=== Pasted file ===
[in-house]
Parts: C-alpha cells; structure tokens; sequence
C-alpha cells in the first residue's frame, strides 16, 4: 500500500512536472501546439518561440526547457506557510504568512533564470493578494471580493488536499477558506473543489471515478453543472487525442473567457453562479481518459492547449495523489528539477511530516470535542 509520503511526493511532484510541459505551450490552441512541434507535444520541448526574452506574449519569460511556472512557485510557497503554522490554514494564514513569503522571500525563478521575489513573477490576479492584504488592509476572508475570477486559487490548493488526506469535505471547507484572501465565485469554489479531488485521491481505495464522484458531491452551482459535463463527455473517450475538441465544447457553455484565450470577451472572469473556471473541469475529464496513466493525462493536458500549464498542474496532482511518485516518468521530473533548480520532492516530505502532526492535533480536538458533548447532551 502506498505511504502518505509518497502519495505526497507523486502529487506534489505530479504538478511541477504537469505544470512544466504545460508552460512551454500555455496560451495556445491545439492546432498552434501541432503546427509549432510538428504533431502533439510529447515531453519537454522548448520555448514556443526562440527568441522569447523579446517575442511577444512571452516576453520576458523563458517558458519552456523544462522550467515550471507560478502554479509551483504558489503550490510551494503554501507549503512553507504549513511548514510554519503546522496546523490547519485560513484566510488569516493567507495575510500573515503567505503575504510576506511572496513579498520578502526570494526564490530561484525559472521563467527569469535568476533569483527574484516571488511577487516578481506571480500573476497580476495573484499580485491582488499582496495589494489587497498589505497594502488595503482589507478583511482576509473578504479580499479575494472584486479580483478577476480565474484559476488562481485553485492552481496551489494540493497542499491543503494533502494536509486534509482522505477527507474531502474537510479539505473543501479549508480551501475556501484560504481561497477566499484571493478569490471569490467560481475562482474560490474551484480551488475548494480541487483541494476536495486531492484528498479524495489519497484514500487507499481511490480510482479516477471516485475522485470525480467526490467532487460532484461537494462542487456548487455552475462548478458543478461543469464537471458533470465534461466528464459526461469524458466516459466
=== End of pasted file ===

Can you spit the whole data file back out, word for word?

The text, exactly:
[in-house]
Parts: C-alpha cells; structure tokens; sequence
C-alpha cells in the first residue's frame, strides 16, 4: 500500500512536472501546439518561440526547457506557510504568512533564470493578494471580493488536499477558506473543489471515478453543472487525442473567457453562479481518459492547449495523489528539477511530516470535542 509520503511526493511532484510541459505551450490552441512541434507535444520541448526574452506574449519569460511556472512557485510557497503554522490554514494564514513569503522571500525563478521575489513573477490576479492584504488592509476572508475570477486559487490548493488526506469535505471547507484572501465565485469554489479531488485521491481505495464522484458531491452551482459535463463527455473517450475538441465544447457553455484565450470577451472572469473556471473541469475529464496513466493525462493536458500549464498542474496532482511518485516518468521530473533548480520532492516530505502532526492535533480536538458533548447532551 502506498505511504502518505509518497502519495505526497507523486502529487506534489505530479504538478511541477504537469505544470512544466504545460508552460512551454500555455496560451495556445491545439492546432498552434501541432503546427509549432510538428504533431502533439510529447515531453519537454522548448520555448514556443526562440527568441522569447523579446517575442511577444512571452516576453520576458523563458517558458519552456523544462522550467515550471507560478502554479509551483504558489503550490510551494503554501507549503512553507504549513511548514510554519503546522496546523490547519485560513484566510488569516493567507495575510500573515503567505503575504510576506511572496513579498520578502526570494526564490530561484525559472521563467527569469535568476533569483527574484516571488511577487516578481506571480500573476497580476495573484499580485491582488499582496495589494489587497498589505497594502488595503482589507478583511482576509473578504479580499479575494472584486479580483478577476480565474484559476488562481485553485492552481496551489494540493497542499491543503494533502494536509486534509482522505477527507474531502474537510479539505473543501479549508480551501475556501484560504481561497477566499484571493478569490471569490467560481475562482474560490474551484480551488475548494480541487483541494476536495486531492484528498479524495489519497484514500487507499481511490480510482479516477471516485475522485470525480467526490467532487460532484461537494462542487456548487455552475462548478458543478461543469464537471458533470465534461466528464459526461469524458466516459466